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(Reference retrieved automatically from Web of Science through information on FAPESP grant and its corresponding number as mentioned in the publication by the authors.)

Hippocampal atrophy disrupts the language network but not hemispheric language lateralization

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Lopes, Tatila Martins [1] ; de Campos, Brunno Machado [1] ; Zanao, Tamires Araujo [1] ; Balthazar, Marcio L. F. [1] ; Yasuda, Clarissa Lin [1] ; Cendes, Fernando [1]
Total Authors: 6
[1] Univ Estadual Campinas, Dept Neurol, Neuroimaging Lab, Campinas, SP - Brazil
Total Affiliations: 1
Document type: Journal article
Source: Epilepsia; v. 60, n. 4, p. 744-755, APR 2019.
Web of Science Citations: 0

Objective It is still unclear how temporal lobe epilepsy (TLE) with and without hippocampal atrophy (HA) affects cortical language distribution. We aimed to investigate the role of the hippocampus on language lateralization, activation pattern, and functional connectivity (FC) in patients with TLE. Methods We investigated 93 patients with TLE-divided into right HA (RHA), left HA (LHA), and negative magnetic resonance imaging (MRI) (non-HA)-and 101 controls using a semantic-language functional MRI (fMRI) task and the Boston Naming Test (BNT). Results Groups did not differ in the frequency of atypical language lateralization (LL), which correlated differently with handedness in each brain region and group. Blood-oxygen-level dependend (BOLD) activation patterns and region of interest (ROI)-to-ROI FC differed between LHA and controls, as well as between LHA and non-HA patients. In the task activation pattern analysis, there was a decrease in the activation of patients with LHA relative to controls, exactly in the left hippocampus. However, non-HA patients had increased FC relative to controls in the left superior temporal gyrus region. Seed-to-voxel FC demonstrated greater differences between patients and controls and smaller differences among patient groups. The non-HA group was similar to controls, except for increased BOLD activation and increase FC in the superior temporal gyri. RHA and LHA differed from controls in BNT. BNT correlated with fMRI activation in RHA and non-HA groups. Significance LHA affected naming performance, fMRI semantic task activation pattern, and FC more than RHA and non-HA. Contrary to our expectations, LHA did not increase the frequency of atypical LL. Regardless of the side, HA impacts negatively on the language network but not on hemispheric language lateralization. (AU)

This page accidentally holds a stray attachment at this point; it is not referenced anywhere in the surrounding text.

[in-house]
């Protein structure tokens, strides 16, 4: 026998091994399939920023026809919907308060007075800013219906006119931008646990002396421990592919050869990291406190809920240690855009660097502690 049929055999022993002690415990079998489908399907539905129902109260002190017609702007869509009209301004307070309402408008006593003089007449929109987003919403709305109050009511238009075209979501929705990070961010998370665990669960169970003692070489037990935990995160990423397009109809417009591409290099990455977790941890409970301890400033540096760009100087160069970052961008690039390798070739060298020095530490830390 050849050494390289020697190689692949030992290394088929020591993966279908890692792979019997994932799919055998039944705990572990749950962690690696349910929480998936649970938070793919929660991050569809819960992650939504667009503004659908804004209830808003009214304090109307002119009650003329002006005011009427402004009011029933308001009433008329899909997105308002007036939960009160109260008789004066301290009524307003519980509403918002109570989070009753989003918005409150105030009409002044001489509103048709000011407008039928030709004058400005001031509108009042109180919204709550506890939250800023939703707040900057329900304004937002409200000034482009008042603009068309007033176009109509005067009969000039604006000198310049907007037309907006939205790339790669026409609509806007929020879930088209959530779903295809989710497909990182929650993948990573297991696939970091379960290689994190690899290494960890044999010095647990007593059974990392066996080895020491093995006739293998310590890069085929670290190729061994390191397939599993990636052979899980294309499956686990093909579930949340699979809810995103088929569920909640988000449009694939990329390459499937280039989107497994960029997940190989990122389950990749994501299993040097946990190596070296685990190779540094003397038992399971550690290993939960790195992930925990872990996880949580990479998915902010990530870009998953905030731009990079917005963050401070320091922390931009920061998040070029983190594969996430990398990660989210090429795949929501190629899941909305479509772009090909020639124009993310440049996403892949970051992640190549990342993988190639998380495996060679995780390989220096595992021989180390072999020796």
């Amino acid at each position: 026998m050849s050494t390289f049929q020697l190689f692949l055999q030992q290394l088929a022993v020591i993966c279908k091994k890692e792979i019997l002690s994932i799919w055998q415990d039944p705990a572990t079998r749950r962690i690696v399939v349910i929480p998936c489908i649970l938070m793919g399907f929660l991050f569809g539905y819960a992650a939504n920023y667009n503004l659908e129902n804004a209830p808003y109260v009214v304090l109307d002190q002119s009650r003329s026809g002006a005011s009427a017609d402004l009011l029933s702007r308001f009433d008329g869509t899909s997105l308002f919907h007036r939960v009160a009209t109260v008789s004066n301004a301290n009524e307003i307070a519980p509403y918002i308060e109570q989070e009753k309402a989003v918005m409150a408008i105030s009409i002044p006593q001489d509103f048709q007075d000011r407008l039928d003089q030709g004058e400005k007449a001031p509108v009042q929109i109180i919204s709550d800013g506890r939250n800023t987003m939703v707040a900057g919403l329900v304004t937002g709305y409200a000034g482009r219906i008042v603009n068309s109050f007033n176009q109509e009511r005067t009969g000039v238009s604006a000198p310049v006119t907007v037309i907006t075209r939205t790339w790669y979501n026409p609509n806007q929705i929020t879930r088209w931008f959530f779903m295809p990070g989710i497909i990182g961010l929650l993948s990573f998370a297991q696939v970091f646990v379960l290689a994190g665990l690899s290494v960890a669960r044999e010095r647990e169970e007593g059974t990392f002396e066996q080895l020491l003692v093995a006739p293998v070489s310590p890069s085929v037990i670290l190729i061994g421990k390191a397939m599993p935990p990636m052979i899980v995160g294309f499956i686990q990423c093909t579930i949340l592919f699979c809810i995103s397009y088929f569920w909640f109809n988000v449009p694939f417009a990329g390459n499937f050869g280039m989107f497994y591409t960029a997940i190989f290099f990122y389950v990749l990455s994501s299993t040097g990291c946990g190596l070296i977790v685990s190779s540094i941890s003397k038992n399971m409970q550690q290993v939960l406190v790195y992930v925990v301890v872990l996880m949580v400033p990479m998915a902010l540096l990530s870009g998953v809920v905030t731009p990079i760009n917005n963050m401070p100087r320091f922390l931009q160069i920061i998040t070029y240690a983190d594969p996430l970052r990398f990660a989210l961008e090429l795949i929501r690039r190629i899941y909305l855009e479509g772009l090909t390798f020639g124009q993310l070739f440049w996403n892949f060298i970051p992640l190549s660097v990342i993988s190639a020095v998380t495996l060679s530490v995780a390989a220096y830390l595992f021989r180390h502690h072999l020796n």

FAPESP's process: 13/07559-3 - BRAINN - The Brazilian Institute of Neuroscience and Neurotechnology
Grantee:Fernando Cendes
Support type: Research Grants - Research, Innovation and Dissemination Centers - RIDC
FAPESP's process: 12/05364-8 - Language assessment in temporal lobe epilepsy: correlations with structural and functional neuroimage.
Grantee:Tátila Martins Lopes
Support type: Scholarships in Brazil - Doctorate